LONDON, Sept 5 (Reuters) - The commercial startup of Britain’s first floating liquefied natural gas (LNG) import terminal may be delayed until 2015 from 2014 owing to regulatory hold-ups, Norwegian developer Hoegh LNG said on Monday.
A final investment decision (FID) on the 3-6 billion cubic meter/year deepwater Port Meridian import terminal has been pushed back one year to the end of 2012, Hoegh LNG’s Chief Executive Officer Sveinung Støhle told Reuters.
Delays to FID could delay start-up of the facility to 2015, Stohle said, although the company might be able to deploy one of its two floating storage and regasification units (FSRUs) now under construction for the project.
Two FSRUs under construction are due for delivery in 2013 and 2014 from South Korean shipbuilder Hyundai Heavy Industries.
“We have all the approvals, now we are focussing on getting customers on board in the next 6-12 months,” Stohle said, referring to the UK project.
Falling production from ageing North Sea gas fields suggests UK import needs will continue increasing in the coming years, enticing investors to bankroll new terminals like Port Meridian, he said.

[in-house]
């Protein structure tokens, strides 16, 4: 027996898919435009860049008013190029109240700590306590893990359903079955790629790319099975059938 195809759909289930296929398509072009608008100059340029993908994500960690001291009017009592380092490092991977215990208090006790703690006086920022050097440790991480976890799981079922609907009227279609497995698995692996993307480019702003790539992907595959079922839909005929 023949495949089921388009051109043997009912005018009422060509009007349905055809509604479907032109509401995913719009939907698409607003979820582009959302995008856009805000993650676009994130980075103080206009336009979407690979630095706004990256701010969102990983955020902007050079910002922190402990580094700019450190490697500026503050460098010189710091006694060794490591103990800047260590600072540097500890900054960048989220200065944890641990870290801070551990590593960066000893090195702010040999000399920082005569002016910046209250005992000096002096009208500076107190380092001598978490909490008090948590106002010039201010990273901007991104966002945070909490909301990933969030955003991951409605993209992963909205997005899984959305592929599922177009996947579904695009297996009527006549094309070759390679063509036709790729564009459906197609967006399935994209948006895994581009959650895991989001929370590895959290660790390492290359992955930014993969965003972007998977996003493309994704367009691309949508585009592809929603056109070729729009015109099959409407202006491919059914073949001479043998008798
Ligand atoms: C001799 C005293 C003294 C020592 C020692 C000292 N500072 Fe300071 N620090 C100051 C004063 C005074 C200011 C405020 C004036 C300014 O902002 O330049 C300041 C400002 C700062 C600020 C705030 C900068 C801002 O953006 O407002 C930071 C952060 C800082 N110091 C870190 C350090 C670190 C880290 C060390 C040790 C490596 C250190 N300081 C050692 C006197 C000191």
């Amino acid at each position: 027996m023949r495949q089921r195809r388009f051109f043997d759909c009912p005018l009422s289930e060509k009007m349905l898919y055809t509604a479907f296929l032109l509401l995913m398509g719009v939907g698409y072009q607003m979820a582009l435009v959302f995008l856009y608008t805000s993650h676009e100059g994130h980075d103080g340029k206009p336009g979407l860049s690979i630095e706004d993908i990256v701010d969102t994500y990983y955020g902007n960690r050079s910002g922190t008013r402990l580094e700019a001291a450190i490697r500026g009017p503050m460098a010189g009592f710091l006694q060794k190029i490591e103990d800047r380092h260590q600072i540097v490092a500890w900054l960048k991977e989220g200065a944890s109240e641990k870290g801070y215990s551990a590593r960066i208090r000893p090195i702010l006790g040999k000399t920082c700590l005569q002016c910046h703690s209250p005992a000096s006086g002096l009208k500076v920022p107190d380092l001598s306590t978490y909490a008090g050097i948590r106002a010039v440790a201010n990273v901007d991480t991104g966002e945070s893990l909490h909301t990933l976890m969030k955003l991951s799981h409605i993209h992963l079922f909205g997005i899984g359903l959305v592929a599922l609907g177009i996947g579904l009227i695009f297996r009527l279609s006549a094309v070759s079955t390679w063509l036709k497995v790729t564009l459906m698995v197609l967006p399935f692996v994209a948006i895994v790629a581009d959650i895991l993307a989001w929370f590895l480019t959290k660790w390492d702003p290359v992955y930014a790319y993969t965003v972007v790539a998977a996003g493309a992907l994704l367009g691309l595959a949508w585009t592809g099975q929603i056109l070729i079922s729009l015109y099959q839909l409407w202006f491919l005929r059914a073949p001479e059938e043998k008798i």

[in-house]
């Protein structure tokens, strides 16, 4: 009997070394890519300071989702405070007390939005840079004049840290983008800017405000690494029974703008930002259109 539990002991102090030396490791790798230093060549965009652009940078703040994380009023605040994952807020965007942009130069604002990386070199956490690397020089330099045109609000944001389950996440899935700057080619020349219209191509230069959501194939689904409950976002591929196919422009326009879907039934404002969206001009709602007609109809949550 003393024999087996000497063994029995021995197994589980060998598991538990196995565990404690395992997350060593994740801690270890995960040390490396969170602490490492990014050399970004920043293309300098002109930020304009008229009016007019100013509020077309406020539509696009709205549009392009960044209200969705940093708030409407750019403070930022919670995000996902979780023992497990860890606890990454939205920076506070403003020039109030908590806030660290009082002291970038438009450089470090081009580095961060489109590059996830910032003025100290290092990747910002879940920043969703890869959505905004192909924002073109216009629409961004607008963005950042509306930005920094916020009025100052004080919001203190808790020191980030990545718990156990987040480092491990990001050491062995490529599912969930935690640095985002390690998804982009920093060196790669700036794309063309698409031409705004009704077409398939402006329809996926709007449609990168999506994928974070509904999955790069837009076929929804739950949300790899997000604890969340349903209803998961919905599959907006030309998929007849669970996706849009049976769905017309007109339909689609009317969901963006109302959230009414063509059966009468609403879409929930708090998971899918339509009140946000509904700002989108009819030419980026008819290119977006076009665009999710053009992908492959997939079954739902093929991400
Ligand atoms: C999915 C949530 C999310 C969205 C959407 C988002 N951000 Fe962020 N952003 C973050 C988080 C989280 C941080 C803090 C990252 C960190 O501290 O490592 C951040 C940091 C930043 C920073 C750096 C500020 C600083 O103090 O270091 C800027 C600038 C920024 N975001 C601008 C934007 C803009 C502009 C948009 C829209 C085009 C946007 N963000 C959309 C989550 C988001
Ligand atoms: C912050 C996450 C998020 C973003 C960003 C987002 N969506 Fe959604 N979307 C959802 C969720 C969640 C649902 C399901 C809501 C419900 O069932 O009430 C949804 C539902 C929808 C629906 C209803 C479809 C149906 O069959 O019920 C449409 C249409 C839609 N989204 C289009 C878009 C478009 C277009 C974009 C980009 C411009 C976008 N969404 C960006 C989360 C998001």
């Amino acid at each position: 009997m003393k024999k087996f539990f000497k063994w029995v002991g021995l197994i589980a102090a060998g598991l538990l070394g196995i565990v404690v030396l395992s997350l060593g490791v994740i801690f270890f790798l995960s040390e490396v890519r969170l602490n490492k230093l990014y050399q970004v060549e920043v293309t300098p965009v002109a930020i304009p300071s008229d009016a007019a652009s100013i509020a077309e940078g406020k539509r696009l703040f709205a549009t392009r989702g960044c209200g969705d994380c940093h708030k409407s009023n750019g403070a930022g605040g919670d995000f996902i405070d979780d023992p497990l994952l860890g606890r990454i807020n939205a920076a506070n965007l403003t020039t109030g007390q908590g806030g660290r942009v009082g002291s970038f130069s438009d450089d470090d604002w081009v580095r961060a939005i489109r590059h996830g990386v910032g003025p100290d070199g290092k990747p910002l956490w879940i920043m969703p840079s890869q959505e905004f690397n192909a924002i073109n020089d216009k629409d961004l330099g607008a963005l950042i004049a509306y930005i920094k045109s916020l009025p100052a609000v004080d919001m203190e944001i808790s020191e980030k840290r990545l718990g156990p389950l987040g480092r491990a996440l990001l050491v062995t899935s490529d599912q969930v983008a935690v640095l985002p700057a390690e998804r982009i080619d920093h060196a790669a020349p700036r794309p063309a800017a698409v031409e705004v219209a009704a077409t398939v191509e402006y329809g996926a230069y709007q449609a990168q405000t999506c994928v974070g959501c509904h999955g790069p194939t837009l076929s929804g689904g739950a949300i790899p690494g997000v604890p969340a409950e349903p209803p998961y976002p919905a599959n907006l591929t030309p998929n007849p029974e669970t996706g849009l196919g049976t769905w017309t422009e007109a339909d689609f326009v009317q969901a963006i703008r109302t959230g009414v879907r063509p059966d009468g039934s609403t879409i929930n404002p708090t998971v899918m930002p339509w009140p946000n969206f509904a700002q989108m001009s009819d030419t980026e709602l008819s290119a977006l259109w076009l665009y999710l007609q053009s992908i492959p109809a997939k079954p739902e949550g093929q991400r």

About 50 percent of the terminal’s capacity will be sold on a medium-term basis, meaning between 3-5 years, while the majority of discussions are taking place with new market entrants eager to secure a foothold in physical trading.
Delays to start-up are not related to a pronounced slump in LNG trade in Europe, Stohle said.
Japan’s shift away from nuclear power and towards gas since March has led a revival in appetite for LNG in Asia and created supply shortages in Europe.
Stohle said short-term fundamentals have not affected the long-term investment case for Port Meridian.
LNG accounts for roughly 29 percent of total UK supply, up from 17 percent in 2010, while domestic production has dropped from 49 percent last year to 41 percent in the year to date.
Britain has four operational import terminals, including the main Dragon and South Hook facilities in Milford Haven in Wales, Isle of Grain in Kent, and a smaller facility in Teesside.